Find or Sell Used Cars, Trucks, and SUVs in USA

Buick Skylark Convertible on 2040-cars

US $2,000.00
Year:1962 Mileage:80000 Color: White
Location:

Fowler, California, United States

Fowler, California, United States

Here is a great 99% Rust free car . Paint is in very good condition

Auto Services in California

AAMCO Transmissions ★★★★★

Auto Repair & Service, Automobile Parts & Supplies, Auto Transmission
Address: 157 Tully Rd, Los-Altos
Phone: (408) 995-0510

Simpkins Auto Care Center ★★★★★

Auto Repair & Service, Automobile Body Repairing & Painting, Used Car Dealers
Address: 980 Adams St, Benicia
Phone: (707) 746-0535

Bolsa Auto Parts ★★★★★

Automobile Parts & Supplies, Used & Rebuilt Auto Parts, Automobile Accessories
Address: 5210 W 1st St Ste A, Hawaiian-Gardens
Phone: (714) 554-2111

Ocean Avenue Service Station Formerly Ocean Avenue 76 ★★★★★

Auto Repair & Service, Automobile Inspection Stations & Services, Gas Stations
Address: 1490 Ocean Ave, Corte-Madera
Phone: (415) 326-7439

Stereo 1 Warehouse ★★★★★

Automobile Parts & Supplies, Consumer Electronics, Automobile Accessories
Address: 2360 N Oxnard Blvd, Point-Mugu-Nawc
Phone: (805) 983-8355

Christian Auto Repair Service ★★★★★

Auto Repair & Service
Address: 2030 Sinaloa Rd, Simi-Valley
Phone: (805) 520-9330

Auto blog

2014 Buick Regal priced from $29,690*

Mon, 09 Sep 2013 10:58:00 EST

Buick has announced pricing for the refreshed 2014 Regal. The base model offers a 2.0-liter, turbocharged, 259-horsepower, four-cylinder engine for $30,615 (*after $925 delivery and destination fee). The standard turbo can be replaced by Buick's eAssist mild hybrid system for $32,485. The electrified powertrain delivers 36 miles per gallon, in place of the turbo's 30 mpg on the highway.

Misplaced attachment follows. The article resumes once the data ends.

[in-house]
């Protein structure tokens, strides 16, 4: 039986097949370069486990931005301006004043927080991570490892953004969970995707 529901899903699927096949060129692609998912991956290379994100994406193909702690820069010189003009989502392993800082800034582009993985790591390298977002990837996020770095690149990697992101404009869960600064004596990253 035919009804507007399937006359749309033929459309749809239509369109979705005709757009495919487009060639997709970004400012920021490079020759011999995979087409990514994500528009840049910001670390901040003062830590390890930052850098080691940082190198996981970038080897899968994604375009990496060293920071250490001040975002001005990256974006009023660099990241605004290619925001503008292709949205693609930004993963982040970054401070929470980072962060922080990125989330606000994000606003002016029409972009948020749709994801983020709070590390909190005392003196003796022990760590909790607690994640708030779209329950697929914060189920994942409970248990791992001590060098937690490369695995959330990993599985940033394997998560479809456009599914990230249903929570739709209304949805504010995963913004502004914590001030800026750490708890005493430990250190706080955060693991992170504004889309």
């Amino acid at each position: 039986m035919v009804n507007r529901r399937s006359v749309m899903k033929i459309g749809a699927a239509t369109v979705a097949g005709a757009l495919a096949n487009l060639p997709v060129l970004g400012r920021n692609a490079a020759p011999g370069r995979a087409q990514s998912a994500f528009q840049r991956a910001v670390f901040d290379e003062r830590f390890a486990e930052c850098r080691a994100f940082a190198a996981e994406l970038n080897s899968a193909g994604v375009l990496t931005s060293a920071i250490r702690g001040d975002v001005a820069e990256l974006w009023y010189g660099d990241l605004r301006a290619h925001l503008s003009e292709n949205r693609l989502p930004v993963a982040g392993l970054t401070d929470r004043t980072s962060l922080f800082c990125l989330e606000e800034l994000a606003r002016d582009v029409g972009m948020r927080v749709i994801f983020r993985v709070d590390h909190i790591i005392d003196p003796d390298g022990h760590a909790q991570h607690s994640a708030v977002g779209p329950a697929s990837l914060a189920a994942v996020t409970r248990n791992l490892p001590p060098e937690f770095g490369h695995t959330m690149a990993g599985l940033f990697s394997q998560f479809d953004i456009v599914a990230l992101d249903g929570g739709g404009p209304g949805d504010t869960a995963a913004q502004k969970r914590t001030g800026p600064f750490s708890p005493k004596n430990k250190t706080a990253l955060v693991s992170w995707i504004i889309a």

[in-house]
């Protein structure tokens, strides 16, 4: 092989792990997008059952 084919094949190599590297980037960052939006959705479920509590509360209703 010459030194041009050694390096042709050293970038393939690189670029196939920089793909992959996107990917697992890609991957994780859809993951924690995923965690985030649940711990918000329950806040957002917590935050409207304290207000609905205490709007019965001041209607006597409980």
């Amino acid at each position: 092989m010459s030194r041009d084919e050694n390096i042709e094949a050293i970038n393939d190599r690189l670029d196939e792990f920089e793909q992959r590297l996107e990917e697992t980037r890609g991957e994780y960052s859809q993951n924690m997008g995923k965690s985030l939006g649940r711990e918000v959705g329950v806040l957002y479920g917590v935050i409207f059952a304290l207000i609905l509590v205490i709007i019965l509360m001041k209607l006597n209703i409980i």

The big powertrain news for 2014 is the inclusion of an all-wheel-drive system for an extra $2,175. Marking one of the few uses of all-wheel drive on a Buick car, the new Regal AWD has an electronic, limited-slip differential and a HiPer Strut front suspension, which is the same front arrangement used on the hot, front-drive Regal GS.
Speaking of the Regal GS, it's not so hot for 2014. It sports the same 259-horsepower engine as the standard Regal, but offsets that with a wealth of standard, optional or flat-out exclusive equipment like active dampers, Brembo brakes and a Bose stereo. Prices (all including the $925 fee) start at $37,830. Like the standard car, the GS will be available with all-wheel drive for the first time, bringing it a bit more in line with its cousins across the pond - Opel Insignia OPC and Vauxhall Insignia VXR. Prices for the GS AWD start at $40,195.

Lutz dishes dirt on GM in latest Autoline Detroit

Mon, 20 Jun 2011 19:57:00 EST

Bob Lutz sits down for Autoline Detroit - Click above to watch video after the jump
Autoline Detroit recently played host to Bob Lutz, and, as is always the case, the former General Motors vice chairman dished out some great commentary. Lutz was promoting his new book Car Guys vs. Bean Counters: The Battle for the Soul of American Business, and talk quickly turned to his role as it related to product development and high-level decision making at GM. While on the topic of brand management, Lutz revealed a few rather interesting tidbits about his former employer:
All Chevrolet vehicles were required to have five-spoke aluminum wheels and a chrome band up front, as part of the Bowtie brand's overall image.

2014 Buick LaCrosse

Wed, 24 Jul 2013 11:57:00 EST

A Nice, New Buick Aims For Middle Of The Road
Any time someone describes some portion of a car or a driving experience as being "nice," I want to either A) throttle them or B) run as fast and as far as I can from that vehicle. "Nice" is among the most insidious words in the English language - at best it's vague, and at worst, it conveys the exact opposite of its literal meaning. Yet it seems to be used with damnable frequency when it comes to verbally illustrating vehicles. "It looks really nice," or "These seats feel nice," or, heaven forefend, "It's got a nice ride," are all windy signifiers of absolutely nothing resembling a concrete opinion. "Nice" is the adjectival equivalent of meekly smiling and nodding your head.
Of course, I'm as guilty as the next person of having thrown English's least powerful descriptor around. There's even a chance that, rant aside, you'll catch me making nice in reviews to come. That's fine, but you should know that when you stumble upon such usage, past or future, that you've found a sentence in which I'm simply applying a bare minimum of effort to the task.